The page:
The co-owners of bespoke shoe shop George Cleverley, father and son George Glasgow Snr and George Glasgow Jnr, talk to Hetty Lintell.
Small, but perfectly formed, Cleverley’s shoe shop is tucked down The Royal Arcade, off Bond Street, London W1, and discretion is key — the company’s list of loyal customers reads like a Who’s Who of royalty, film stars, and the rest.
‘We are one of a small handful of independently owned, bespoke shoemakers in the world,’ says George Glasgow Jnr, co-owner and CEO alongside his father George Glasgow Snr. If in doubt, call them George — the only exception to the naming convention is master shoemaker John Carnera, who has been chiselling lasts since he was a boy and was alongside George Cleverley and Mr Glasgow Snr in 1978, when the three formed the company.
The clatter from above the shop has been accused of being a tape recording, but no, the workshop is real. If you ask very nicely, you might be shown up to see it — a rare treat. It is in this space that the magic happens — from first last-making through to pattern-cutting, making and finishing.
Cleverley shoes are works of art, known for their elegant silhouette, and worth waiting for. ‘Demand for bespoke is through the roof, but it takes six to eight months to make a pair, so this is a long game,’ says Mr Glasgow Jnr.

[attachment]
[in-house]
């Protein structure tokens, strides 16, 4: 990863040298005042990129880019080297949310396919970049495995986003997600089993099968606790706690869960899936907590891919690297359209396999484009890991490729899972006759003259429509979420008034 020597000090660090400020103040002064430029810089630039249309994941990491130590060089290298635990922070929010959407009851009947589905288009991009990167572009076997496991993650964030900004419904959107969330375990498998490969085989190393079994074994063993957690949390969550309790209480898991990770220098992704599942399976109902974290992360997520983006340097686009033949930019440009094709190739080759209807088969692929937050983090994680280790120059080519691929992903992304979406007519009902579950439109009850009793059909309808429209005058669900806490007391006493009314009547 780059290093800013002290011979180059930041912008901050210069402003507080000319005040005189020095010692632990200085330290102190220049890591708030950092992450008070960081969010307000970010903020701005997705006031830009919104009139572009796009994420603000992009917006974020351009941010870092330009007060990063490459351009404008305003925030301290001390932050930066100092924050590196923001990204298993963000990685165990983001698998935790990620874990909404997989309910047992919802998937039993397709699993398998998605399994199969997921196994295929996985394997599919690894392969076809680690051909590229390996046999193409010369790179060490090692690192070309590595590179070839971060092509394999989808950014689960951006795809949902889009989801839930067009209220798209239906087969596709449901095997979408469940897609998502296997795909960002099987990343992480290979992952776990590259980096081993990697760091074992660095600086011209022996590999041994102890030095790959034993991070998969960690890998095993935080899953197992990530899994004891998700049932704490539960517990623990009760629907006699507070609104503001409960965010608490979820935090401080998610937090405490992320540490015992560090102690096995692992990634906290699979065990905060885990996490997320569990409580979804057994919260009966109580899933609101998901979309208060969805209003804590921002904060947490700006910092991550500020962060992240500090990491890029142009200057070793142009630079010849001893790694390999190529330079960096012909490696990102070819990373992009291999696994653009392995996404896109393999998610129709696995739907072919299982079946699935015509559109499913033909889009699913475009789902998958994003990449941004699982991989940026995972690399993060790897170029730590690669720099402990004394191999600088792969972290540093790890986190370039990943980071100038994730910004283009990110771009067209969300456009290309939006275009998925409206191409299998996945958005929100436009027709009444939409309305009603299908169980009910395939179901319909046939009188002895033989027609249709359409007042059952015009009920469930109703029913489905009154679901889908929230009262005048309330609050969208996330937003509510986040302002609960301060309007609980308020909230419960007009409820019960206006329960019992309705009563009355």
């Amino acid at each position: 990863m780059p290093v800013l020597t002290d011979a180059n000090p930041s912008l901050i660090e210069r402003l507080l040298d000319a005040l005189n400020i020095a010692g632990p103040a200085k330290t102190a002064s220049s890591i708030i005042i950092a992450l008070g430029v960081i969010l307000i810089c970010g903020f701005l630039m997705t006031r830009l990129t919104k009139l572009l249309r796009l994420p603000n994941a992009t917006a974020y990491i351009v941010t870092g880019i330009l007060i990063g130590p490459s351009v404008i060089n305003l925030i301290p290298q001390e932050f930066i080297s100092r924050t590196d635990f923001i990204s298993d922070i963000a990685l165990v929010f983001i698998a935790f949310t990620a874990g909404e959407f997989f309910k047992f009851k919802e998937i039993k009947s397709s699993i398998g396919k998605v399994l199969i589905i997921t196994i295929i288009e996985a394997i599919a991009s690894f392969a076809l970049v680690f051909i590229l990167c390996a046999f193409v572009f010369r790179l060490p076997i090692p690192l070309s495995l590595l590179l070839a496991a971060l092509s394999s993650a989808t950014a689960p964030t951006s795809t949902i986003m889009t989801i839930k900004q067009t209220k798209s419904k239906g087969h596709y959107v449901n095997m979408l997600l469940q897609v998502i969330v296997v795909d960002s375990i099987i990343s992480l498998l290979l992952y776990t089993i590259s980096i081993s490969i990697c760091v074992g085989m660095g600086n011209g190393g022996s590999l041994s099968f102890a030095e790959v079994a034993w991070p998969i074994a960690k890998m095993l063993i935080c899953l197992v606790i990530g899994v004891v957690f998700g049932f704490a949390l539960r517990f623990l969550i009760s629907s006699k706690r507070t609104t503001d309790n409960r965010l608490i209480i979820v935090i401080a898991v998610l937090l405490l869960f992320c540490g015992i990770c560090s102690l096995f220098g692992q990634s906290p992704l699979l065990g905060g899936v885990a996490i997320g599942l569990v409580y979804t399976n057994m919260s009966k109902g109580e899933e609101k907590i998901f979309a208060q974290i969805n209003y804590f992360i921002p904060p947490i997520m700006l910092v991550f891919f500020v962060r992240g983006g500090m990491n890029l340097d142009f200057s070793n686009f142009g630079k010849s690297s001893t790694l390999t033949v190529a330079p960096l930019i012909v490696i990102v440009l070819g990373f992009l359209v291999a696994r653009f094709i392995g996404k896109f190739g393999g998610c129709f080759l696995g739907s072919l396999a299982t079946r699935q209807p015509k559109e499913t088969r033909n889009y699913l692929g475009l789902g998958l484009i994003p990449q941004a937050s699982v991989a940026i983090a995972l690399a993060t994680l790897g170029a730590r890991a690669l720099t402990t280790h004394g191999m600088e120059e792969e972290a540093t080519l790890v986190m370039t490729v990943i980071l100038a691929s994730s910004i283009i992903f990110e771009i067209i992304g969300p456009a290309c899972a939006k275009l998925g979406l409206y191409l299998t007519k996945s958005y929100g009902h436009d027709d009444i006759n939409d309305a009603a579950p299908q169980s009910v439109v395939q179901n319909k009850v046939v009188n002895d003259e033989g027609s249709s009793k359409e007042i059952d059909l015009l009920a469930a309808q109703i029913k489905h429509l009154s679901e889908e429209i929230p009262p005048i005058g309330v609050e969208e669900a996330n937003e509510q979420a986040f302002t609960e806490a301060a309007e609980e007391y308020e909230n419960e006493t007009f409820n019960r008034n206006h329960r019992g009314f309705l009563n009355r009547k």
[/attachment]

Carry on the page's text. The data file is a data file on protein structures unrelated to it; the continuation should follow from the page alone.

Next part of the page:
Shoemaking hasn’t changed since Cleverley opened his first shop (on Cork Street), in 1958. ‘Our approach to bespoke work is that the fewer people between the customer and craftsman, the better,’ insists Mr Glasgow Snr, who has seen many luminaries through his doors.
Humphrey Bogart used to let Lauren Bacall choose his shoes, then call the shop and order his choice later; Sylvester Stallone remarked: ‘I wish I’d met you years ago, I’ve wasted so much money on brands that I thought were good.’
I am allowed a peek in their room of lasts, with illustrious names scrawled on each: Ralph Lauren, Bryan Ferry, Sir Winston Churchill (surprisingly dinky), The Prince of Wales. This is a small operation, but gentlemen flock from all over the world to sample the experience of being measured for a bespoke pair of Cleverleys.
‘Experiencing how a pair of shoes is made changes the appreciation of putting them on,’ explains Mr Glasgow Snr. Customers feel they are part of something, a piece of history – they don’t mind walking out the door empty handed, as they know something beautiful is to be delivered later.
‘Very few only order one pair,’ notes Mr Glasgow Jnr. ‘It’s tough to go back once you’ve had a bespoke shoe made.’
One client disclosed to Mr Glasgow Snr that their relationship had lasted longer than all three of his marriages. Such is the loyalty when you find true comfort.
Did you know…
- The first shoes are said to have been made in the Middle Paleolithic era, but became everyday wear in the late Paleolithic era (about 40,000 years ago)
- In medieval times, the fashion for absurdly long, pointed toes (poulaines) showed wealth, status, and masculinity—an indicator that physical labour was not undertaken. The lengths became so ridiculous that they were banned by Edward IV’s Court in 1463
- It wasn’t until the early 1800s that women’s and men’s shoes finally began to differ from one another in style, colour, heel and toe shape
- Until 1850, shoes were made straight, with no differentiation between left and right.
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